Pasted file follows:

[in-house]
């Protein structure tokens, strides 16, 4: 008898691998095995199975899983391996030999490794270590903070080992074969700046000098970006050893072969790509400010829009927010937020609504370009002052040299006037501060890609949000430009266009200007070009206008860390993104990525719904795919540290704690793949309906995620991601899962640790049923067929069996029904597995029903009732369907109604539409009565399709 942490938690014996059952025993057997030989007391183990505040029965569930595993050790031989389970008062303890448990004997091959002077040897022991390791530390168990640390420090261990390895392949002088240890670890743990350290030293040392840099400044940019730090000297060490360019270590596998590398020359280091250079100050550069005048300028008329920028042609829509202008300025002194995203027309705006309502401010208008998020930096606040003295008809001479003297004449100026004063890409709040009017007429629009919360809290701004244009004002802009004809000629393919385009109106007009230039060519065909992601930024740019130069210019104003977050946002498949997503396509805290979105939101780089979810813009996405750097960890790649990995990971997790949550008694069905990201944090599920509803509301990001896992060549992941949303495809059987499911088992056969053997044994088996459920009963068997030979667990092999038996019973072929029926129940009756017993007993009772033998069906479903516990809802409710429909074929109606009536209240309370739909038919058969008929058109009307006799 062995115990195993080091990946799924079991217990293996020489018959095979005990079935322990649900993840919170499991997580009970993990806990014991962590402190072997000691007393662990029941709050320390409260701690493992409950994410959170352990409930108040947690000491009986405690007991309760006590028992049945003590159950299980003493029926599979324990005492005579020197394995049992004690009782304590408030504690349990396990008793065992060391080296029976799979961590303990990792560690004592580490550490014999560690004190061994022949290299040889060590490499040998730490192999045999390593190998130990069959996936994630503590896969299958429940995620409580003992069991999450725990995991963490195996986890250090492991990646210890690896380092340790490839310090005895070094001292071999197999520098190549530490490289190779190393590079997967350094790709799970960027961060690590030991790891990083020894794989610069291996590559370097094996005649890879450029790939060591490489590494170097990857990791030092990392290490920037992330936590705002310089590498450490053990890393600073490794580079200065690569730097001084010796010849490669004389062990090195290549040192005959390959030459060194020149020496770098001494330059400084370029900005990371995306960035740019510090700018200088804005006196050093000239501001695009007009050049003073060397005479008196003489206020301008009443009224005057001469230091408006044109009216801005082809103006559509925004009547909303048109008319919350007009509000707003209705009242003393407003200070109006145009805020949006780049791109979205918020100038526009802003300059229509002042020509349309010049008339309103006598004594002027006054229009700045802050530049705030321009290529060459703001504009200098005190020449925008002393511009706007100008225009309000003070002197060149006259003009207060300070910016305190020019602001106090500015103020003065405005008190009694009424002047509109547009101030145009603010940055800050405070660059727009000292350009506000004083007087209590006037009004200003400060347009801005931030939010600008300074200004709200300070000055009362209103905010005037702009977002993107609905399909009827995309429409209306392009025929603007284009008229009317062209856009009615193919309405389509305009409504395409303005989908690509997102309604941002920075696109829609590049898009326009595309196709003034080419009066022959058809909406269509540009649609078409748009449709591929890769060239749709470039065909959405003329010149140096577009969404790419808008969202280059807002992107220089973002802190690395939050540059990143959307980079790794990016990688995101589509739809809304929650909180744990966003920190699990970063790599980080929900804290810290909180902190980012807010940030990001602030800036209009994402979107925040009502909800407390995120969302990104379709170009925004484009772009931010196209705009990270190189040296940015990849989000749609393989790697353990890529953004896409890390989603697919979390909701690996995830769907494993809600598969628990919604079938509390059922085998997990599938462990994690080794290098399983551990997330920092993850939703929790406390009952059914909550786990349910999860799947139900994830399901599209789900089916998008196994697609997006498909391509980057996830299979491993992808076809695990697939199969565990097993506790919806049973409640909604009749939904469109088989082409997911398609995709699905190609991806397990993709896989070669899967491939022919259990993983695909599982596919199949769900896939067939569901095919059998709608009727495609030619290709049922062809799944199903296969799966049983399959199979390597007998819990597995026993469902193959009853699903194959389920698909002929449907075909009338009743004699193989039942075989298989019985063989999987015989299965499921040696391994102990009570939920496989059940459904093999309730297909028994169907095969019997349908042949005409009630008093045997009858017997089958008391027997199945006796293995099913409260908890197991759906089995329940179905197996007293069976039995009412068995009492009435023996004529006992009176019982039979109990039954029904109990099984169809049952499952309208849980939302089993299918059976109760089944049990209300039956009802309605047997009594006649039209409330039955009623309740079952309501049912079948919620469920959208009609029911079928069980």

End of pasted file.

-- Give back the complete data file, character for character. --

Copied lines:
[in-house]
């Protein structure tokens, strides 16, 4: 008898691998095995199975899983391996030999490794270590903070080992074969700046000098970006050893072969790509400010829009927010937020609504370009002052040299006037501060890609949000430009266009200007070009206008860390993104990525719904795919540290704690793949309906995620991601899962640790049923067929069996029904597995029903009732369907109604539409009565399709 942490938690014996059952025993057997030989007391183990505040029965569930595993050790031989389970008062303890448990004997091959002077040897022991390791530390168990640390420090261990390895392949002088240890670890743990350290030293040392840099400044940019730090000297060490360019270590596998590398020359280091250079100050550069005048300028008329920028042609829509202008300025002194995203027309705006309502401010208008998020930096606040003295008809001479003297004449100026004063890409709040009017007429629009919360809290701004244009004002802009004809000629393919385009109106007009230039060519065909992601930024740019130069210019104003977050946002498949997503396509805290979105939101780089979810813009996405750097960890790649990995990971997790949550008694069905990201944090599920509803509301990001896992060549992941949303495809059987499911088992056969053997044994088996459920009963068997030979667990092999038996019973072929029926129940009756017993007993009772033998069906479903516990809802409710429909074929109606009536209240309370739909038919058969008929058109009307006799 062995115990195993080091990946799924079991217990293996020489018959095979005990079935322990649900993840919170499991997580009970993990806990014991962590402190072997000691007393662990029941709050320390409260701690493992409950994410959170352990409930108040947690000491009986405690007991309760006590028992049945003590159950299980003493029926599979324990005492005579020197394995049992004690009782304590408030504690349990396990008793065992060391080296029976799979961590303990990792560690004592580490550490014999560690004190061994022949290299040889060590490499040998730490192999045999390593190998130990069959996936994630503590896969299958429940995620409580003992069991999450725990995991963490195996986890250090492991990646210890690896380092340790490839310090005895070094001292071999197999520098190549530490490289190779190393590079997967350094790709799970960027961060690590030991790891990083020894794989610069291996590559370097094996005649890879450029790939060591490489590494170097990857990791030092990392290490920037992330936590705002310089590498450490053990890393600073490794580079200065690569730097001084010796010849490669004389062990090195290549040192005959390959030459060194020149020496770098001494330059400084370029900005990371995306960035740019510090700018200088804005006196050093000239501001695009007009050049003073060397005479008196003489206020301008009443009224005057001469230091408006044109009216801005082809103006559509925004009547909303048109008319919350007009509000707003209705009242003393407003200070109006145009805020949006780049791109979205918020100038526009802003300059229509002042020509349309010049008339309103006598004594002027006054229009700045802050530049705030321009290529060459703001504009200098005190020449925008002393511009706007100008225009309000003070002197060149006259003009207060300070910016305190020019602001106090500015103020003065405005008190009694009424002047509109547009101030145009603010940055800050405070660059727009000292350009506000004083007087209590006037009004200003400060347009801005931030939010600008300074200004709200300070000055009362209103905010005037702009977002993107609905399909009827995309429409209306392009025929603007284009008229009317062209856009009615193919309405389509305009409504395409303005989908690509997102309604941002920075696109829609590049898009326009595309196709003034080419009066022959058809909406269509540009649609078409748009449709591929890769060239749709470039065909959405003329010149140096577009969404790419808008969202280059807002992107220089973002802190690395939050540059990143959307980079790794990016990688995101589509739809809304929650909180744990966003920190699990970063790599980080929900804290810290909180902190980012807010940030990001602030800036209009994402979107925040009502909800407390995120969302990104379709170009925004484009772009931010196209705009990270190189040296940015990849989000749609393989790697353990890529953004896409890390989603697919979390909701690996995830769907494993809600598969628990919604079938509390059922085998997990599938462990994690080794290098399983551990997330920092993850939703929790406390009952059914909550786990349910999860799947139900994830399901599209789900089916998008196994697609997006498909391509980057996830299979491993992808076809695990697939199969565990097993506790919806049973409640909604009749939904469109088989082409997911398609995709699905190609991806397990993709896989070669899967491939022919259990993983695909599982596919199949769900896939067939569901095919059998709608009727495609030619290709049922062809799944199903296969799966049983399959199979390597007998819990597995026993469902193959009853699903194959389920698909002929449907075909009338009743004699193989039942075989298989019985063989999987015989299965499921040696391994102990009570939920496989059940459904093999309730297909028994169907095969019997349908042949005409009630008093045997009858017997089958008391027997199945006796293995099913409260908890197991759906089995329940179905197996007293069976039995009412068995009492009435023996004529006992009176019982039979109990039954029904109990099984169809049952499952309208849980939302089993299918059976109760089944049990209300039956009802309605047997009594006649039209409330039955009623309740079952309501049912079948919620469920959208009609029911079928069980």